How Gerard Rennick voted compared to someone who believes that the federal government should introduce legislation that increases consumer protections by, for example, encouraging competition

Division Gerard Rennick Supporters vote Division outcome

10th Feb 2020, 9:48 PM – Senate Treasury Laws Amendment (2018 Measures No. 2) Bill 2019 - in Committee - Limit the exemption

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The majority voted against amendments moved by NSW Senator Jenny McAllister, which means they failed.

What were the amendments?

Senator McAllister explains that:

The legislation provides exemptions for certain firms from some regulatory obligations. As I argued earlier, we think that these exemptions should only be available to firms that have products and services that are genuinely innovative and will benefit customers. It's the second part of the test that seems to me to be quite important, given the very large number of examples that we have available to us of innovation that in fact is not good for customers and is only good for businesses by virtue of exploiting customers. The amendment that's been circulated sets out a basic test that ASIC would apply. It would empower ASIC to prevent products and services that don't meet the innovation-and-benefit test from accessing the exemption.

What does the bill do?

According to the bills digest:

The Treasury Laws Amendment (2018 Measures No. 2) Bill 2019 comprises two Schedules which have different purposes:

  • Schedule 1 amends the Corporations Act 2001 and the National Consumer Credit Protection Act 2009 (NCCP Act) to allow conditions to be imposed on providers of financial and credit products who utilise the Australian Securities and Investments Commission’s (ASIC) existing regulatory sandbox arrangements to test new, innovative ‘Fintech’ products in the Australian market and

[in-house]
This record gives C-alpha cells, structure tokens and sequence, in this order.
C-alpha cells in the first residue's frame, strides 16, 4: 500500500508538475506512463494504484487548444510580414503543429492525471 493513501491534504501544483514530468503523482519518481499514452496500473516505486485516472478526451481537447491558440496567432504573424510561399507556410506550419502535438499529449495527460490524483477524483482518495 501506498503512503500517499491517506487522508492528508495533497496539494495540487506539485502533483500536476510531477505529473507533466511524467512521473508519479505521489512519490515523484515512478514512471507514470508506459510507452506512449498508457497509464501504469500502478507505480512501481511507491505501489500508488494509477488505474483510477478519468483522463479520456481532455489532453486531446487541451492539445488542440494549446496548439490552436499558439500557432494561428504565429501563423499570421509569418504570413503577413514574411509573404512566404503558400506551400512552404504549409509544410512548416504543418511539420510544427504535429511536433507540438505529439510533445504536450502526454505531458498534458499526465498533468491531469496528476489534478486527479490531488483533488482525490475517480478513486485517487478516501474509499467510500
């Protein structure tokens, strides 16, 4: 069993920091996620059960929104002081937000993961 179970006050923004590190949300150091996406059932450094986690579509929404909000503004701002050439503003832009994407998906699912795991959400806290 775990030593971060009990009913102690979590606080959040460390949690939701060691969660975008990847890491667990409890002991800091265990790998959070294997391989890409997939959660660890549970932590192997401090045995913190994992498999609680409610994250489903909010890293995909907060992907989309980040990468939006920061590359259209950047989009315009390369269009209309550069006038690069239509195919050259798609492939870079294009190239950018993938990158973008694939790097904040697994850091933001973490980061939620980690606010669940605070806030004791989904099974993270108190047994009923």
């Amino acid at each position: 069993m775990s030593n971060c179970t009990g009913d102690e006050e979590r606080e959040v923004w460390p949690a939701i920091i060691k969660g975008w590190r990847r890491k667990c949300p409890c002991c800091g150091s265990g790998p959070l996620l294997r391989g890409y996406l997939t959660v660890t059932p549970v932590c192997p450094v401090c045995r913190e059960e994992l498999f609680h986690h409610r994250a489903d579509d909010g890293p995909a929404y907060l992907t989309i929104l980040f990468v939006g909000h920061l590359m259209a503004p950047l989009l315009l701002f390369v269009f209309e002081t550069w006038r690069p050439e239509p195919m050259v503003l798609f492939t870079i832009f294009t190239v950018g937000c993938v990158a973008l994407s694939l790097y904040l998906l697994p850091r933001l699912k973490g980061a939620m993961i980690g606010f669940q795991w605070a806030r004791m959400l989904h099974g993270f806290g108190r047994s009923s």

• Schedule 2 makes minor amendments to the Income Tax Assessment Act 1997 (ITAA97) and the Income Tax Assessment Act 1936 (ITAA36) to ensure that the venture capital and early stage tax concessions in the ITAA97 and ITAA36 operate as intended.
absent Yes Not passed by a small majority

12th Nov 2019, 1:07 PM – Senate Treasury Laws Amendment (Prohibiting Energy Market Misconduct) Bill 2019 - Second Reading - Agree with the bill's main idea

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The majority voted in favour of a motion to agree with the bill's main idea, which means the senators can now discuss the bill in more detail. In parliamentary jargon, they voted to read the bill for a second time.

What is the bill's main idea?

The bill was introduced "to implement a legislative framework consisting of new prohibitions and remedies in relation to electricity retail, contract and wholesale markets." You can learn more about these new prohibitions and remedies in the bills digest.

Yes Yes Passed by a large majority

How "voted strongly for" is worked out

The MP's votes count towards a weighted average where the most important votes get 50 points, less important votes get 10 points, and less important votes for which the MP was absent get 2 points. In important votes the MP gets awarded the full 50 points for voting the same as the policy, 0 points for voting against the policy, and 25 points for not voting. In less important votes, the MP gets 10 points for voting with the policy, 0 points for voting against, and 1 (out of 2) if absent.

Then, the number gets converted to a simple english language phrase based on the range of values it's within.

No of votes Points Out of
Most important votes (50 points)      
MP voted with policy 0 0 0
MP voted against policy 0 0 0
MP absent 0 0 0
Less important votes (10 points)      
MP voted with policy 1 10 10
MP voted against policy 0 0 0
Less important absentees (2 points)      
MP absent* 1 1 2
Total: 11 12

*Pressure of other work means MPs or Senators are not always available to vote – it does not always indicate they have abstained. Therefore, being absent on a less important vote makes a disproportionatly small difference.

Agreement score = MP's points / total points = 11 / 12 = 92%.

And then